Posts Tagged ‘Douglas Adams’

5 Books I Love to Read over and over again

Montag, Mai 18th, 2009

It may not always be obvious, but long before I became a film fanatic, I was an avid reader. From my childhood days onwards, there was hardly a day which I didn’t spend with my nose in a book. For a long time, I read almost everything I could find – luckily, my parents had a knack for picking out great books, so that probably helped further my love for the written word. My formative years were spent in the company of Astrid Lindgren, Michael Ende and Erich Kästner and to these day I am convinced that they are the three greatest authors of children’s literature ever.

None of them are represented on this list, however, for as much as I love their books, I also feel I have outgrown them slightly. Occasionally, I pick one of them up and remember the good old days when reading was the greatest thing imaginable. Nowadays, I read much less and very erratically. There are periods – months sometimes, in which I do not turn a single page. And then there are times where I read five books a week and seem to be doing little else.

The five books (or “written works”, rather) I am going to talk about in this article are ones I treasure above all others. Not because I believe they are the best ever written or even my favourite ones, but because they are a sort of comfort food for the mind for me. Whenever I’m feeling down, I love to pick them back up and read them again. They, quite simply, cheer me up. So don’t expect great Russian literature of the 18th century after the jump, but a declaration of love for books many people would consider – maybe even rightfully so – trite.

(weiterlesen …)

Minute Movie Review – Monty Python’s The Meaning of Life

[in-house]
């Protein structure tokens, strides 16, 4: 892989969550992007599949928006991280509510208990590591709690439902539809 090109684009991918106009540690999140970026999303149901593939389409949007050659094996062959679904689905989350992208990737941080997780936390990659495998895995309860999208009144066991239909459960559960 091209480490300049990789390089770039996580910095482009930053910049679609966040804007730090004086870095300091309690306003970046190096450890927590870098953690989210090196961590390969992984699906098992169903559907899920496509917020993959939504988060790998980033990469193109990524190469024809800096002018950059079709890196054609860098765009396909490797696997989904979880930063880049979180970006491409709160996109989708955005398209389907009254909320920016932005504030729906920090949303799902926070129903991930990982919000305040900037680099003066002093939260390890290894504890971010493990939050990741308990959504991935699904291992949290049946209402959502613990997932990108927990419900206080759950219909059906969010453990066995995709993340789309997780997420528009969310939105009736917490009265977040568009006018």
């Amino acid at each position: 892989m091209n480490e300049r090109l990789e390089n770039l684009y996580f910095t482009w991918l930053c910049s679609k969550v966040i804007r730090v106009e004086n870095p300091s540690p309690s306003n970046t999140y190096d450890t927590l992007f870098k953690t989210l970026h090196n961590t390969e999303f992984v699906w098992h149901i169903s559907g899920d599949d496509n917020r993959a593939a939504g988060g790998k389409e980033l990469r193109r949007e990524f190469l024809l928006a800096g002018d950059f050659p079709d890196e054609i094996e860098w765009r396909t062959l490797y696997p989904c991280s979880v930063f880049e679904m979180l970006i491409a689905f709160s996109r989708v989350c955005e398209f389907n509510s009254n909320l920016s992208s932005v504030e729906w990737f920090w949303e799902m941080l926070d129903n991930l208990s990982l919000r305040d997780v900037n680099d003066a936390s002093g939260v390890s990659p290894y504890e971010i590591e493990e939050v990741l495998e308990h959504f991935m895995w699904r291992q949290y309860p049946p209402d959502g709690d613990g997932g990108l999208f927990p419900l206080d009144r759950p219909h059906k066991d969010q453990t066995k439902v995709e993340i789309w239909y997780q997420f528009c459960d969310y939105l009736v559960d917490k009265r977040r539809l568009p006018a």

Mittwoch, Januar 7th, 2009


Like every intelligent person with a good sense of humour, I adore everything Monty Python. Sadly, The Meaning of Life does not quite live up to that expectation. The film is a collection of sketches somehow tied together, rather haphazardly, by the title theme. The sketches in themselves go from brilliant satire to plain silly and are entertaining enough, but two hours of sketch comedy is just too much. Still, even sub-standard Monty Python is much funnier than pretty much everything else.

Random Observations:

The Meaning of Life at

The movie’s title sequence features a lighning stroke adding the last line to the “E” in life, thus changing the title from “The Meaning of Liff”. Douglas Adams published his book “The Meaning of Liff” in the very same year. Both parties found out that the other had made the same joke when it was already to late to do anything about it.

Apparently, there are quite a few people who consider the infamous “Mr. Creosote” sketch to be in bad taste. Has it ever occured to them that it is meant to be offensive?

People also might consider this eulogy for Graham Chapman to be in bad taste. I personally think it is hilarious. (And so should you!)